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Project Michelle Gains Momentum Nationwide


Contact: Christopher Lequang



Education Effort Critical To Eliminate Shortage of Minority Donors

San Francisco, CA, May 30, 2008 – Project Michelle, a nationwide grassroots initiative dedicated to increasing the deficient number of minority bone marrow donor registrants in the national registry, announced today the results of its first two weeks of donor registration drives. In 81 drives across 10 cities, Project Michelle volunteers have registered over 4,000 potential donors and received online requests for over 1,500 home registration kits - tremendous momentum toward achieving the initiative’s near-term goal of 15,000 new registrants in 5 weeks.

Project Michelle was formed in support of Michelle Maykin, a 26-year old acute myeloid leukemia (AML) patient facing a life-threatening, time-sensitive search for a bone marrow donor match. Since the initiative’s launch just two weeks ago, Project Michelle has received an outpouring of public support and inspired volunteerism within Asian American communities throughout the country. Project Michelle teams have been established in the San Francisco-Bay Area, Los Angeles, San Diego, New York, Chicago, Miami, Houston, Dallas, Boston, and Seattle.

Project Michelle has generated awareness and registration efforts in many corporations including KPMG, PriceWaterhouseCoopers, Deloitte, Google, Kaiser Permanente, and Raytheon and has produced drives on numerous college campuses including Stanford, Harvard, The University of Pennsylvania, Columbia and UC Berkeley.

“The reception we’ve had from the communities who have heard Michelle’s story has been unbelievable, and the hard work put in by every volunteer has been an inspiration to Michelle and all of us in her family. Their efforts to date have paid off as we watch the number of new donor registrants climb daily, and we are enthusiastic about Project Michelle’s momentum.” says Hoang Mong Thu, mother of Michelle.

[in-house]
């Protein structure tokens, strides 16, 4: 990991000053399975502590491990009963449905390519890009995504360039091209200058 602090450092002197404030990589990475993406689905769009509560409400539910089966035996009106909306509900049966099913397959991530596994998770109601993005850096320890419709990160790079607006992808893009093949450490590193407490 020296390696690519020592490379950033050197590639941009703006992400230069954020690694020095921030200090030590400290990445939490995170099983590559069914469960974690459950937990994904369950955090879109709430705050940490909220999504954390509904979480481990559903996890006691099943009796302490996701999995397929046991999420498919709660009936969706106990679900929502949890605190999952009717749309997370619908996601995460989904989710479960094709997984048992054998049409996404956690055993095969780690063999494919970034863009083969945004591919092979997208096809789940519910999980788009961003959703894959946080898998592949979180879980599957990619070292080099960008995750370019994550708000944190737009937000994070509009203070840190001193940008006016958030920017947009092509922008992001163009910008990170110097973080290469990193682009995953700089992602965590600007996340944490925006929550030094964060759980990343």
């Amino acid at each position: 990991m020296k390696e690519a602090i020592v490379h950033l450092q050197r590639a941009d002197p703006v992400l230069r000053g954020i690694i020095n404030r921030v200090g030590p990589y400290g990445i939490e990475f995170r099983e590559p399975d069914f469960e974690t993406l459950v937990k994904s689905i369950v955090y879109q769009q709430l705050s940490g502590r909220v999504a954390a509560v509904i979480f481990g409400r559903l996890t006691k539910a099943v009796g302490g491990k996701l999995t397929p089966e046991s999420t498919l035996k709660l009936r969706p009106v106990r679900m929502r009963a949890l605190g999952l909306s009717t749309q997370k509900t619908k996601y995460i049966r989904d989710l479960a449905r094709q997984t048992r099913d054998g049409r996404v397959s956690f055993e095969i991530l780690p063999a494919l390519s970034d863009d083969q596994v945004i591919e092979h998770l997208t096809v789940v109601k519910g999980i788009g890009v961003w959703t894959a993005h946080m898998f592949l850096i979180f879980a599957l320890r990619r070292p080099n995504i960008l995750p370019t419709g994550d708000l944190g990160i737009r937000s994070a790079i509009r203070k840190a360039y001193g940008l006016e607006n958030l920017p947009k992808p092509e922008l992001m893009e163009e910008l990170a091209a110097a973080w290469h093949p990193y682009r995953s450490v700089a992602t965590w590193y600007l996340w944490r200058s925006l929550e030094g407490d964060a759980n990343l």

One of Project Michelle’s main goals is to bring attention to the dire shortage of minority bone marrow donors, an avoidable problem that could be eliminated by educating and reaching out to the over 10 million unregistered Asians in America. On any given day, there are over 6,000 patients who are in need of a transplant but do not have bone marrow donor matches. As a whole, only 3% of the U.S. population is registered as bone marrow donors. Myths of a painful donation procedure held over from an earlier era in medicine often deter potential donors from registering or cause them to back out when they are identified as a match and asked to donate. However, medical advances have made 70% of donations today non-invasive, using procedures similar to donating blood.

Joining the national donor registry is easy and painless. The process involves only a cotton swab sample of the inside of the cheeks in addition to the completion of a form. This can be done at local registration drives (www.projectmichelle.com/drives.html) or conveniently at home by requesting a free kit through AADP (www.aadp.org/pages/register.php). Donor registrations, in person or online, are free to all minorities.

It is encouraged that registered donors take the time to learn about the donation procedure to understand the entire process. Donor safety and well-being is a top priority of the NMDP. Additionally, a committee made up of medical directors helps ensure that safe and effective procedures are used throughout the process.

About Michelle

Born in Texas and raised in the Bay Area, Michelle has grown to become an amazing girlfriend, daughter, sister and friend to many. In 2000, Michelle graduated from College Park High School, where she served as ASB president, and then in 2004 from The University of California at Berkeley, where she joined the Delta Sigma Pi business fraternity and met her boyfriend of six years, Van Le. Since graduating in 2004, Michelle has worked in advisory services at KPMG and has volunteered for organizations such as the Juvenile Detention Center in San Jose, OASES in Oakland, and Tzu Chi Foundation in San Francisco. In all her involvements, Michelle brings a contagious energy and spunk that people draw on for inspiration.

About Acute Myeloid Leukemia (AML)

According to the American Cancer Society, acute myeloid leukemia (AML) is a cancer that starts in cells that would normally turn into white blood cells. “Acute” means that the leukemia can progress quickly, and if not treated, could be fatal in a few months. AML starts in the bone marrow (the soft inner part of the bones, where new blood cells are made), but in most cases it quickly moves into the blood. It can sometimes spread to other parts of the body including the lymph nodes, liver, and central nervous system (brain and spinal cord).

About Project Michelle

Project Michelle is a nationwide grassroots initiative created to help raise awareness of leukemia and educate people of the bone marrow donation process in an effort to grow the deficient number of Asian American registrants and the broader database as a whole. The goal is to enroll 15,000 donors into the national registry in hopes of finding acute myeloid leukemia patient Michelle Maykin a bone marrow match and eliminating the shortage of minority bone marrow donors.

For more information, please visit: www.projectmichelle.com.

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